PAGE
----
Diagnostic Criteria for Vasospastic Angina (VSA)

Vasospastic angina (VSA) is a variant form of angina pectoris, in which angina occurs at rest, with transient electrocardiogram modifications and preserved exercise capacity. VSA can be involved in many clinical scenarios, such as stable angina, sudden cardiac death, acute coronary syndrome, arrhythmia or syncope. Continue reading

ASAS Categorization Criteria for Spondyloarthritis

Assessment in SpondyloArthritis international Society (ASAS) criteria were validated in an international cohort trial with a sensibility and specificity close to 82.9 and 84.4%, respectively. Continue reading

Criteria for the Diagnosis of Arrhythmogenic Right Ventricular Cardiomyopathy (ARVC)

Arrhythmogenic right ventricular cardiomyopathy (ARVC) is an inherited cardiomyopathy that predominantly affects the right ventricle. With a prevalence in the range of 1:5000 to 1:2000 persons, ARVC is one of the leading causes of sudden cardiac death in young people and in athletes. Continue reading

Diagnostic Criteria for Behavioural Variant Frontotemporal Dementia

Frontotemporal dementia (FTD) is a neurodegenerative disorder mainly affecting the frontal and/or temporal lobes, leading to dementia with prominent behavioural and/or language disturbances. Symptom onset is most often between 45 and 65 years. Continue reading

Diagnostic Criteria for Chronic Rhinosinusitis with Nasal Polyps

Nasal polyps are benign inflammatory masses, arising from the mucosa of the nose and paranasal sinuses. They are considered to be a subgroup of chronic rhinosinusitis, and clinical diagnosis is made on the basis of the presence of sinonasal symptoms for more than 3 months and the visualization of polyps in the nasal cavity. Continue reading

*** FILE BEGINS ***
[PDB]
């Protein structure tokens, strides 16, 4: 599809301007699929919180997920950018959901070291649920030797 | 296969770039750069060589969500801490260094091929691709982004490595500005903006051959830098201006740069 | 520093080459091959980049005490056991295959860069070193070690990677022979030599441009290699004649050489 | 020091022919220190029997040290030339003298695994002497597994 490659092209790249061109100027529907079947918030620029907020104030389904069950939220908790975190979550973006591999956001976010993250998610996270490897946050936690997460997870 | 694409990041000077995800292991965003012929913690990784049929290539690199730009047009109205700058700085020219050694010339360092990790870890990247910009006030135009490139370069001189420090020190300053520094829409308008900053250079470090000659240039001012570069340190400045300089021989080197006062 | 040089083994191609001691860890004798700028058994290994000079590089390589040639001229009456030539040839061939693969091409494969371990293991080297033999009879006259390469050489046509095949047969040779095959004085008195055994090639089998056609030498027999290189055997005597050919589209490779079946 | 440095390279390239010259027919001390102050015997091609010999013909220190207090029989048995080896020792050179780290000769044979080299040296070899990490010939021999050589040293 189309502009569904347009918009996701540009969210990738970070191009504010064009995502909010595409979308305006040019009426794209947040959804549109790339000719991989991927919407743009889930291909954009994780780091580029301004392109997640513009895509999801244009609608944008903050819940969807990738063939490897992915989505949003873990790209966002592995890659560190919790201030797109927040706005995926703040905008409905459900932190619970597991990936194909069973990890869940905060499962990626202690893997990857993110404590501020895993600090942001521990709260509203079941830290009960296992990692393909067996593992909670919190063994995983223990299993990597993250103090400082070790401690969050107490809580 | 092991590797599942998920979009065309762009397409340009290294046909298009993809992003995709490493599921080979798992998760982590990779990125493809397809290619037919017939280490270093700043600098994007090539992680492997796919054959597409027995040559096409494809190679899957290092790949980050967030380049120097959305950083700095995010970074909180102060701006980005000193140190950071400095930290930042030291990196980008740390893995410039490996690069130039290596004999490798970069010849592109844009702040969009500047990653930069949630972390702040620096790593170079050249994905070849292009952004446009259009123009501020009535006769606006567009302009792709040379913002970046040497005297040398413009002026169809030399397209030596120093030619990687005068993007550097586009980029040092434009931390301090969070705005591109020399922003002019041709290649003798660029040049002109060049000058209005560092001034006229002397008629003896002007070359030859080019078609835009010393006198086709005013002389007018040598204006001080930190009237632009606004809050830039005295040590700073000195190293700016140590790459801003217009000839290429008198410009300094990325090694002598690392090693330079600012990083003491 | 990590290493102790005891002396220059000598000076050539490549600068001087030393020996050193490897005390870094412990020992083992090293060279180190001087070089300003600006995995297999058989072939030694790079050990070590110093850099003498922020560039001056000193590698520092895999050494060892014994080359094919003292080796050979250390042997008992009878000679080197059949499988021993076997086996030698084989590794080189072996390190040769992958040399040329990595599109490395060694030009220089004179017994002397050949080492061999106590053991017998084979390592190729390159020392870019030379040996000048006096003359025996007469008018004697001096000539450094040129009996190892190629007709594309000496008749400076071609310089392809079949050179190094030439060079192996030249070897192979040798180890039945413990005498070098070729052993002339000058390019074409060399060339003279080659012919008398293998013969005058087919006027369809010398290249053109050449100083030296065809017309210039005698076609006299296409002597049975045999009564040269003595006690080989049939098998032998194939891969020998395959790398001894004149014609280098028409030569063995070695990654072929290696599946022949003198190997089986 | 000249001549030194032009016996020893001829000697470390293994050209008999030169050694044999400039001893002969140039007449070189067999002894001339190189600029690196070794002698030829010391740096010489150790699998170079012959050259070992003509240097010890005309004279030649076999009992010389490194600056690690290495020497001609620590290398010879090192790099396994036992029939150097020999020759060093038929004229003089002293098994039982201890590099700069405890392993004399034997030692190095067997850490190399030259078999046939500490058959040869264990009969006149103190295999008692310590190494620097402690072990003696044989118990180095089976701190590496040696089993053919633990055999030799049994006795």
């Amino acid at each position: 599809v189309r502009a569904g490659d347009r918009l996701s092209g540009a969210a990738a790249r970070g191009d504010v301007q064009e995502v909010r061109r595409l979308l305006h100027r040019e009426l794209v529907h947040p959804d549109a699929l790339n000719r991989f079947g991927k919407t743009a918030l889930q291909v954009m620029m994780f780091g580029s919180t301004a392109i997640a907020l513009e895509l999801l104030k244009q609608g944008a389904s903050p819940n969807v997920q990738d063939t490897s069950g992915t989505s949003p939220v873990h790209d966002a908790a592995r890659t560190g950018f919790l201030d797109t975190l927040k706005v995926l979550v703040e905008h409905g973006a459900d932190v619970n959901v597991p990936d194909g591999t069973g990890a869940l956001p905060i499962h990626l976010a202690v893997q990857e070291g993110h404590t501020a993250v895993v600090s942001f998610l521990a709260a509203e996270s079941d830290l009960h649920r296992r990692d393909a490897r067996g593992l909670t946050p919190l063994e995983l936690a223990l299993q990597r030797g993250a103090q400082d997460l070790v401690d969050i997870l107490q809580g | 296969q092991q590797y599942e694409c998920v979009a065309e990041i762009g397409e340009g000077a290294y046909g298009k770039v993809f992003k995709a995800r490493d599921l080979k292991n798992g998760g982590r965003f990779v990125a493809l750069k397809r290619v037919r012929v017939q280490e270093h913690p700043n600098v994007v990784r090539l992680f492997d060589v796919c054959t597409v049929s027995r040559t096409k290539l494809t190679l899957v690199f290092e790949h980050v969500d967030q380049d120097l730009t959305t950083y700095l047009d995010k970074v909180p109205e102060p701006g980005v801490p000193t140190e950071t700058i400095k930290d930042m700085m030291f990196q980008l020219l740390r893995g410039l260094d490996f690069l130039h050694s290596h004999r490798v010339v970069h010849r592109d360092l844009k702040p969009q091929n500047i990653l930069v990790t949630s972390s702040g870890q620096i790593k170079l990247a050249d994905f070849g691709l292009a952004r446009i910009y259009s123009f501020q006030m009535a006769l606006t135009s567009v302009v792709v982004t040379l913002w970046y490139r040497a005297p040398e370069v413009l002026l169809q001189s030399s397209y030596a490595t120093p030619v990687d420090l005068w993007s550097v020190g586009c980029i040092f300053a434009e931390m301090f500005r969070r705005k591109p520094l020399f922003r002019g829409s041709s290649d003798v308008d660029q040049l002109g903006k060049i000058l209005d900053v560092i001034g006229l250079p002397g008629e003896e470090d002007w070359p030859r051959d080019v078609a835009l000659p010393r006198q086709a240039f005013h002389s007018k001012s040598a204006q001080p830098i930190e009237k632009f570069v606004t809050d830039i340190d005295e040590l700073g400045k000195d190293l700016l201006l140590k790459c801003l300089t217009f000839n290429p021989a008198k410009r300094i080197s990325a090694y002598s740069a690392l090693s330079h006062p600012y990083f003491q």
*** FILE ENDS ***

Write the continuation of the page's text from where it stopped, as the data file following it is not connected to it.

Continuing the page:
Diagnosis of Inhalation Injury

Inhalation injury can feature supraglottic thermal injury, chemical irritation of the respiratory tract, systemic toxicity due to agents such as carbon monoxide (CO) and cyanide, or a combination of these insults. The resultant inflammatory response may cause higher fluid resuscitation volumes, progressive pulmonary dysfunction, prolonged ventilator days, increased risk of pneumonia, and acute respiratory distress syndrome (ARDS). Continue reading

Criteria to Initiate Evaluation for Growth Hormone Deficiency (GHD)

Tools for the diagnosis of GHD include auxology, radiographic assessment of bone age, measurement of insulin-like growth factor 1 (IGF-I) and IGF binding protein 3 (IGFBP-3), provocative growth hormone (GH) testing, cranial magnetic resonance imaging (MRI), and, in certain cases, genetic testing. Growth velocity and the degree of short stature are primary considerations in the decision to pursue evaluation for GHD. Continue reading

Classification of Burn Injury

A burn is an injury to the skin or other organic tissue primarily caused by heat or due to radiation, radioactivity, electricity, friction or contact with chemicals. Skin injuries due to ultraviolet radiation, radioactivity, electricity or chemicals, as well as respiratory damage resulting from smoke inhalation, are also considered to be burns. Continue reading